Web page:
Black Dresses, the Canadian female duo of Ada Rook and Devi McCallion,
were a sort of
for the age of glitch electronica.
Wasteisolation (2018) contains miniatures of pop songs
over massive beats and heavy riffs.
The panzer power-pop of Doorway
is their manifesto.
If Go Inside mocks the vocal harmonies of the Merseybeat era,
and the catchy Wiggle toys with girls-group languor,
and Tell Me How U Feel undoes the genre of the dreamy ballad,
and Runner turns synth-pop upside down with galactic sounds,
Legacy erupts riot-grrrl angst amid noise of broken plates.
On the other hand, songs like
Eternal Nausea sound like
robotic cabaret skits.
The production of
the four-song EP Hell is Real (2018) is
even louder and harder. Hence the
abrasive, pounding and angry U Don't Know and the
demented singalong of
Hell is Real
coupled with acrobatic dance beats.
Much of that primal energy has disappeared on
Thank You (2019), a far cry from the creative merry-go-round of the debut.
Most songs are half-baked and sometimes predictable, and generally lightweight
compared with a year earlier.
Even the tensest numbers (Death/ Bad Girl,
Theres Nothing Here Worth Dying For)
sound like leftovers.
The frenzied techno Look Away is the dance number du jour, and
the catchy refrain of Thru The Void is their shot at mainstream pop.
Best is perhaps Wheel Of Fortune, which sounds like a pop version of Nine Inch Nails.
Love And Affection For Stupid Little Bitches (2019) boasts the
punk fury of Static and Mindcrushed (less furious, more catchy)
but in general the atmosphere is much toned down and the result are the
silly singalongs Hertz and
Cartoon Network as well as the
romantic pop ballads Bloom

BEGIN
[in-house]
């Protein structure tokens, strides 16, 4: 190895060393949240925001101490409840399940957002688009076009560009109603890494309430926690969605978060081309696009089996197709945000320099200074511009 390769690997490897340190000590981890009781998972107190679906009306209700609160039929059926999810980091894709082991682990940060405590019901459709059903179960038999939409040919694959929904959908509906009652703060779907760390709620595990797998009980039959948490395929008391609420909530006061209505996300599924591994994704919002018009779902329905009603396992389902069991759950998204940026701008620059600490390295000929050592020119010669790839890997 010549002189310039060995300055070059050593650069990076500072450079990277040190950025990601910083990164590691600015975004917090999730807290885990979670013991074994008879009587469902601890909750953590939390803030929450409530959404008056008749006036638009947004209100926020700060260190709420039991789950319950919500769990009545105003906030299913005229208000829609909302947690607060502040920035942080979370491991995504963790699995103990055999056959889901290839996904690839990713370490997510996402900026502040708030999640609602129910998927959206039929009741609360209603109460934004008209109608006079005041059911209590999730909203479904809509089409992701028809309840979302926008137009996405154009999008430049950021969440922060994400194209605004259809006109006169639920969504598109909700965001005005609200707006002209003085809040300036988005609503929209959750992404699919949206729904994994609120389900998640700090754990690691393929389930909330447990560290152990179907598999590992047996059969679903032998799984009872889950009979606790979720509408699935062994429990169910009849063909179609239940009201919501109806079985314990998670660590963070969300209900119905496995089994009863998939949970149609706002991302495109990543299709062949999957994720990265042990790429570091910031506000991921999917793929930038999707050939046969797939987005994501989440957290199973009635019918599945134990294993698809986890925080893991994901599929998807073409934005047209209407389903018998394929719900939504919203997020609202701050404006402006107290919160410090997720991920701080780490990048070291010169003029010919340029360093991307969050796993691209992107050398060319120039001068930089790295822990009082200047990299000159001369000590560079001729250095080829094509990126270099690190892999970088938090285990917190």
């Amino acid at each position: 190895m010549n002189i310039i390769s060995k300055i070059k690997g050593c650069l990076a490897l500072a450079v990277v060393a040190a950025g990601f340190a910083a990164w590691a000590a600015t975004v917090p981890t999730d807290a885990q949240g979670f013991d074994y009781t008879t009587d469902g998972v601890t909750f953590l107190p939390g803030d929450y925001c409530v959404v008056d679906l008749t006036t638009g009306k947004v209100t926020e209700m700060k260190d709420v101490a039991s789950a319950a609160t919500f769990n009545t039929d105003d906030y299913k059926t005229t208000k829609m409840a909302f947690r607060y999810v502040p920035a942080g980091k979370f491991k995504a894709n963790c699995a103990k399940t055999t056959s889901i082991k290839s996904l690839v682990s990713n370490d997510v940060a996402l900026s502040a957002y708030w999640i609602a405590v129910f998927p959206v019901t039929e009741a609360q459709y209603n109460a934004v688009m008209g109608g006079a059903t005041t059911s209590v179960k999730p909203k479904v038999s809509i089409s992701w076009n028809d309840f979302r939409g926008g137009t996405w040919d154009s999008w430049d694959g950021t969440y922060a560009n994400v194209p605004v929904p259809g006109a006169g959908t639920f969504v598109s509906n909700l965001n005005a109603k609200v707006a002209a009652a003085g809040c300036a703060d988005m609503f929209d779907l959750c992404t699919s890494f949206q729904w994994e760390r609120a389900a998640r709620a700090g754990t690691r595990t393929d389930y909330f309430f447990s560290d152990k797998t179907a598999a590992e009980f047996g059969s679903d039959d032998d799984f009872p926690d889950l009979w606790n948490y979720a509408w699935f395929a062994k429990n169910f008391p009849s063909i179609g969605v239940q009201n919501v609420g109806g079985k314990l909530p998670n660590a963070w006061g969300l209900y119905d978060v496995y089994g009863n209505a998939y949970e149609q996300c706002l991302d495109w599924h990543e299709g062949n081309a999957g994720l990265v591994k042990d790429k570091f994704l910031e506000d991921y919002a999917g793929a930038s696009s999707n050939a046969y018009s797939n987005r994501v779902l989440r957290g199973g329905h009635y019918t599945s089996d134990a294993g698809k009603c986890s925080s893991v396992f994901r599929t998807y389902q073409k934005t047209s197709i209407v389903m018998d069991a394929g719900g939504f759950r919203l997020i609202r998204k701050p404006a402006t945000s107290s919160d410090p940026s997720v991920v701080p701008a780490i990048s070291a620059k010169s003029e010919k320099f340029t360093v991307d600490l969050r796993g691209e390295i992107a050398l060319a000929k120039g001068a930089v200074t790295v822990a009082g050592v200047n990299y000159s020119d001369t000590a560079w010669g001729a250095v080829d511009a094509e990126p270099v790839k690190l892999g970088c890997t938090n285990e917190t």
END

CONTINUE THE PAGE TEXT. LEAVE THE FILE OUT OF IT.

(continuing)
and My Heart Beats Out Of Time
, pieces that approach the traditional song format.
Mutations is the heavily distorted and tribal peak of the album, and
is followed by the psychotic mayhem of Drool: there's a great EP hiding
inside this album, but the temptation of mainstream pop seems too hard to resist.
The four-song EP Dreams Come True (2019) contains remixes.
Despite a few lame ballads (like Left Arm Of Life and
Peaceful as Hell (2020) returned to their
massive beats (notably the terrifying bombardment of Beautiful Friendship) and
twisted arrangements (Im A Freak Cuz Im Always Freaked Out)
amid demented singalongs (Damage Suppressor),
cubistic raps (Angel Hair) and
mock-anthemic ditties (Please Be Nice).
The electronic background is dirty, ugly and abrasive like on the first album.
Witness the dissolution in acid of the otherwise melodic and naive Scared 2 Death.
Mirror Girl sounds like the the Go-Go's performing in a junkyard.
These two songs along restore their credentials as avant-riot grrrrls.
There is enough irreverent fun, infectious melody and propulsive rhythms
to compensate for the missteps of the previous albums.